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Soundpeats Air3 True Wireless Earbuds: Review

If your budget for true wireless earbuds caps out at $50, the Soundpeats Air3 are the best option bar none.

Soundpeats Air3 Wireless Earbuds

The Apple AirPods 3 have already become a huge seller for the folks in Cupertino and you see people using them almost everywhere. Apple’s success in the wireless earphones category has been driven by excellent industrial design and world class marketing. Nobody throws a live product launch like Apple and every brand has been playing a losing game of catch-up ever since they jumped into the category in the post-Steve Jobs world. For those who want better sounding wireless earphones, there are plenty of excellent options from Bowers & Wilkins, Sennheiser, Sony, Klipsch, and Master & Dynamic. But what about those customers who don’t want to spend more than $50 for a pair of decent true wireless earphones? Enter the Soundpeats Air3.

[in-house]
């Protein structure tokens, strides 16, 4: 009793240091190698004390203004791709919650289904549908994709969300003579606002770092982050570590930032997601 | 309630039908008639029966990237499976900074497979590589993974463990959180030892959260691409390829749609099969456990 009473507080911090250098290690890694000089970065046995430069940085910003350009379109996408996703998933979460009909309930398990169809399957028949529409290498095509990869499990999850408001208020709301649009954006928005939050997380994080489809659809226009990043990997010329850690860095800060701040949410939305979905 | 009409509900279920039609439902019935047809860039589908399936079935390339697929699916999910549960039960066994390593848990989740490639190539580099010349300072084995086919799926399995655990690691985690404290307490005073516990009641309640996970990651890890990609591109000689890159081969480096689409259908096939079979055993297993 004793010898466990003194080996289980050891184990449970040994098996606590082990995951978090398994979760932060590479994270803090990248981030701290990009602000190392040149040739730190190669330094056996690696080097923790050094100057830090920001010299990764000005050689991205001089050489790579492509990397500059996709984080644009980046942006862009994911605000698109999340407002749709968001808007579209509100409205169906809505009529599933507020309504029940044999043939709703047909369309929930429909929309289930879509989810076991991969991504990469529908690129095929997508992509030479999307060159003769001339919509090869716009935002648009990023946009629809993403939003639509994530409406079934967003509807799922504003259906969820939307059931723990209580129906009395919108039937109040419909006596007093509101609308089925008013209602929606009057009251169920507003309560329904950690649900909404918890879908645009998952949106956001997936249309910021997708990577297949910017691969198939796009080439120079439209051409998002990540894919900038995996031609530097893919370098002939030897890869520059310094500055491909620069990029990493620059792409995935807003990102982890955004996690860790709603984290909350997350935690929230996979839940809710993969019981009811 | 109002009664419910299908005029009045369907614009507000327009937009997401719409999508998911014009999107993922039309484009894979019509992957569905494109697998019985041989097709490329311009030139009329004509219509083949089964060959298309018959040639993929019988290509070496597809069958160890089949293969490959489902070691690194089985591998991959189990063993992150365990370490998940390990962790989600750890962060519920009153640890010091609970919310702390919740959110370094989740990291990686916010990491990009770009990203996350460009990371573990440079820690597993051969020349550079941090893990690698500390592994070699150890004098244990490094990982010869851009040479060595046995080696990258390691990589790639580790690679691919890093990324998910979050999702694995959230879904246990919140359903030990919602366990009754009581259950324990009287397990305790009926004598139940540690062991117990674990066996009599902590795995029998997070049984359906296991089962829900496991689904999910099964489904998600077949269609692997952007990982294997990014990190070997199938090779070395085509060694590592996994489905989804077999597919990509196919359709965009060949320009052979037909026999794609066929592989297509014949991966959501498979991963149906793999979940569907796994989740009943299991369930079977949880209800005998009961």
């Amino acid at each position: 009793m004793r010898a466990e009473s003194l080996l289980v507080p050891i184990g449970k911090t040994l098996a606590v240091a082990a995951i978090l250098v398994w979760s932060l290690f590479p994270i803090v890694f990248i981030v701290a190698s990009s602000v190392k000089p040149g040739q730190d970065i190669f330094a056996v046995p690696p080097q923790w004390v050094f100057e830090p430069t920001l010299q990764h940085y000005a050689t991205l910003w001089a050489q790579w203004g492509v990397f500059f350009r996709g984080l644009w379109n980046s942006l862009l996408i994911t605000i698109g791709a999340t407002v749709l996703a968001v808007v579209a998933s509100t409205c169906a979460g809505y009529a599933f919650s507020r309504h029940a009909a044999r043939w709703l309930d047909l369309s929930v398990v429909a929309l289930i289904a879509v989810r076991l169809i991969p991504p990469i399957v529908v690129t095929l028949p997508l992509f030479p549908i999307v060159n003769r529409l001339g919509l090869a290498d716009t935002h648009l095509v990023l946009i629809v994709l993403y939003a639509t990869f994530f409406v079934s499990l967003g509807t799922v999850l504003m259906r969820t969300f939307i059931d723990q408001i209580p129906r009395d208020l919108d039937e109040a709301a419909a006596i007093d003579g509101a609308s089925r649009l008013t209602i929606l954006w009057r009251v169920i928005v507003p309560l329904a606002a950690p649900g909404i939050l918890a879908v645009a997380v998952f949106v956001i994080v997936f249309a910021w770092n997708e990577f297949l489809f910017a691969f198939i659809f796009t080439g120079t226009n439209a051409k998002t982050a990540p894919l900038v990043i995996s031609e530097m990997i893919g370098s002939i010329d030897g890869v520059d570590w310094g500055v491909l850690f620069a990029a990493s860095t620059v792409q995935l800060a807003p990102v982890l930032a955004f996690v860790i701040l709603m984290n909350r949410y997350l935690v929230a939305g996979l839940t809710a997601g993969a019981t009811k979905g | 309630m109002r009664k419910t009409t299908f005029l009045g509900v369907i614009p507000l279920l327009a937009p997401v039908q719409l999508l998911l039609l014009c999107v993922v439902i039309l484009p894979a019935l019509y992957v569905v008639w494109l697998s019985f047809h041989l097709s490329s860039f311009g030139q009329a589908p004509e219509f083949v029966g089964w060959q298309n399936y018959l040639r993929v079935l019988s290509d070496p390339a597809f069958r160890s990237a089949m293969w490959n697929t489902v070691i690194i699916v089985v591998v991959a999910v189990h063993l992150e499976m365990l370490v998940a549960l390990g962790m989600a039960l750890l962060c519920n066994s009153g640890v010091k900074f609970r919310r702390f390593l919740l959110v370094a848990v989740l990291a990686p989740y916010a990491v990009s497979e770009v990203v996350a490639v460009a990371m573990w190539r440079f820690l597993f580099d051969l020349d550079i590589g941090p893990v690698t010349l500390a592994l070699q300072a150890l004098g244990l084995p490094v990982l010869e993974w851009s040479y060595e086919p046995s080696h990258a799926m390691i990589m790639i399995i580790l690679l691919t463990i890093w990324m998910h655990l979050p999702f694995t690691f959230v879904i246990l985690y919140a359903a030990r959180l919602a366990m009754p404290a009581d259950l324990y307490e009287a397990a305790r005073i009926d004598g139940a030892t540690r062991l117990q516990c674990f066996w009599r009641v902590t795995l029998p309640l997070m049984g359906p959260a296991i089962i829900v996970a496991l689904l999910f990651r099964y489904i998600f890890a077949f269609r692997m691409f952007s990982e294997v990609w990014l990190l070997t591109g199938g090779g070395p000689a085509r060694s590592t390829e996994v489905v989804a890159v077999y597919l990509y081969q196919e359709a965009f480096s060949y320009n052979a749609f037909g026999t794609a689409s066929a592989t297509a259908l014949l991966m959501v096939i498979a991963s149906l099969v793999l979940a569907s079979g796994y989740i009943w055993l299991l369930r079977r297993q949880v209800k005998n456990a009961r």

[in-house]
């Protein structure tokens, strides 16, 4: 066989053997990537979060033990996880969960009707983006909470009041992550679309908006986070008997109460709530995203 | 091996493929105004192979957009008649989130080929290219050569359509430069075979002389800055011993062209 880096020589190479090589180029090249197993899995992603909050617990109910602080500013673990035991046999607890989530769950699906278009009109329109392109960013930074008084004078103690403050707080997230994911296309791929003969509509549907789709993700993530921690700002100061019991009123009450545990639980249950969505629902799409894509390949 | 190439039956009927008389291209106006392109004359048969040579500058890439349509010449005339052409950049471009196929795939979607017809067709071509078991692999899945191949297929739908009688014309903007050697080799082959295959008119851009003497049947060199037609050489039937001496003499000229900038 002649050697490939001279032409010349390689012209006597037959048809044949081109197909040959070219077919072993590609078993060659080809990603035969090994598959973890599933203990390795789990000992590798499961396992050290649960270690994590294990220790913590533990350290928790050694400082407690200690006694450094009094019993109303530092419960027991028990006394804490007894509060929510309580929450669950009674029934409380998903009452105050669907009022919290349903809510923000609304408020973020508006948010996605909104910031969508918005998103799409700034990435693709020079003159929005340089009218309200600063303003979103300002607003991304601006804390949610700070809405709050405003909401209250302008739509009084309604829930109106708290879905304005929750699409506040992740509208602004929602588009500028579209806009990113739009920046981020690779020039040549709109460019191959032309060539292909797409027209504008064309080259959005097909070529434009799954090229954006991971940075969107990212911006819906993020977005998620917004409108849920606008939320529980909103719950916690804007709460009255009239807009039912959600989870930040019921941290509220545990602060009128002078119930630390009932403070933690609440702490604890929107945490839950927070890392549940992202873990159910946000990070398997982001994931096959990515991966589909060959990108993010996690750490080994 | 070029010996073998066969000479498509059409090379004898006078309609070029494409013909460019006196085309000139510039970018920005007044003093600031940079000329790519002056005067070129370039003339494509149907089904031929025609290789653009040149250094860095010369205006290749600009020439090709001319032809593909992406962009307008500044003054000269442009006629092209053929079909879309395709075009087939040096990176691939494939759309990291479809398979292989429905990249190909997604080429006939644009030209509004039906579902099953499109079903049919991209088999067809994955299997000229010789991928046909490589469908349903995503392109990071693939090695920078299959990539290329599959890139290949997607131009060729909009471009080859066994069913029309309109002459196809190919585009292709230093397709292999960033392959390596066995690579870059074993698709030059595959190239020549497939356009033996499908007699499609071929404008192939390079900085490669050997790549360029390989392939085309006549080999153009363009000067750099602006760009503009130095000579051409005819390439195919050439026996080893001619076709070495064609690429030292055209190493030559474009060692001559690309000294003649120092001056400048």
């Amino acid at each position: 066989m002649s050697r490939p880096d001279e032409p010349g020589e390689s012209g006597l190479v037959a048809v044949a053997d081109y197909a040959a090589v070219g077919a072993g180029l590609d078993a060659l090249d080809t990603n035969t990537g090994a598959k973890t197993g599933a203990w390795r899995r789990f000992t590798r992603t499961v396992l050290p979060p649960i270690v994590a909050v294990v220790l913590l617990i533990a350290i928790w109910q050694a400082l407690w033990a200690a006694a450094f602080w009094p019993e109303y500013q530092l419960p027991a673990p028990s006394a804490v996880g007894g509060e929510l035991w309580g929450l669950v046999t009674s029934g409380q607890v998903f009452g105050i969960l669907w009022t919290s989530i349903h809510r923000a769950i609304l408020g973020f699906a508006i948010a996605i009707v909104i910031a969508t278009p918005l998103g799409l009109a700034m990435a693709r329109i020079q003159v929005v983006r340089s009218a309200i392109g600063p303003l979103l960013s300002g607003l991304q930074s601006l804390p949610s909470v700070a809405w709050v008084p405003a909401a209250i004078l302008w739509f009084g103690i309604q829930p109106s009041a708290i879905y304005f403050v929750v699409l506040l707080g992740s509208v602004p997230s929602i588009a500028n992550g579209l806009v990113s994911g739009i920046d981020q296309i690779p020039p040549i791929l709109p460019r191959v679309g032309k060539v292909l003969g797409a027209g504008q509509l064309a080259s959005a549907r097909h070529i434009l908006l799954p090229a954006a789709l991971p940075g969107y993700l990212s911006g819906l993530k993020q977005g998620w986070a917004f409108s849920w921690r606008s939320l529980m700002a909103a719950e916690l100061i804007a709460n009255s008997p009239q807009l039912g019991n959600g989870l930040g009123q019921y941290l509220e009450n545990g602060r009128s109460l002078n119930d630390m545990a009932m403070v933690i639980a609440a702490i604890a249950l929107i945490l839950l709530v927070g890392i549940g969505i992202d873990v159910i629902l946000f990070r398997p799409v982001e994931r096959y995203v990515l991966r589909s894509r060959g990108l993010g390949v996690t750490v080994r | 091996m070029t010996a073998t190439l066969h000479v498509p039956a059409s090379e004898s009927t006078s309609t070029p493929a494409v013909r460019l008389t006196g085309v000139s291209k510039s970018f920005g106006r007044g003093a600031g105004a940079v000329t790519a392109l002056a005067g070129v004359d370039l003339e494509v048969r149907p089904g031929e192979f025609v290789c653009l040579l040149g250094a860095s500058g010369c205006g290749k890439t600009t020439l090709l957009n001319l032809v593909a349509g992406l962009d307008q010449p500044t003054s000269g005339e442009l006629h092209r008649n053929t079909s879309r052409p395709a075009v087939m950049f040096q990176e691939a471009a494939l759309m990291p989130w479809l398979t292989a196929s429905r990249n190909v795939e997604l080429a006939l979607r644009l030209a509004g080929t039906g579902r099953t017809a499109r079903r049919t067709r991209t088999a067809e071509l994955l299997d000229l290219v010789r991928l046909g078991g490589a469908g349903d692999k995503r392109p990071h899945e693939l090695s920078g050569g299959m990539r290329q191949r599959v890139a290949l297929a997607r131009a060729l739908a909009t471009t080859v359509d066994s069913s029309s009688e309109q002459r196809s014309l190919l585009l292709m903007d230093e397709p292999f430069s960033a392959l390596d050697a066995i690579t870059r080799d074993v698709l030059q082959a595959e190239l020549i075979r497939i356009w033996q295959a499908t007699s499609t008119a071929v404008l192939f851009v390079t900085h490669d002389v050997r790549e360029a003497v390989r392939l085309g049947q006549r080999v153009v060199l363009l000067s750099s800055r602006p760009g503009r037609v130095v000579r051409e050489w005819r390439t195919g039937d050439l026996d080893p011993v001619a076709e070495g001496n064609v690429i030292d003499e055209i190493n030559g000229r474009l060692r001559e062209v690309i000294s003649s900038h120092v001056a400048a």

Soundpeats Air3 Wireless Earbuds with Charging Case

Some Bruce Lee music would be cool right now.

Apple iPhone sales have hovered around 53% (U.S. 2021 domestic shipments) of the market here in America but that number is dramatically lower when you go overseas. It drops to almost 15% which means that there are a lot of people who can’t take advantage of all the features built into an iPhone or iPad and therefore don’t have a lot of use for $200+ AirPods.

Soundpeats (also known as Dudios in some markets) has been offering budget TWS models for the non-Apple crowd for years; even before the first AirPods were released in N. America and Europe.

Compromises? We Don’t Need No Stinkin Compromises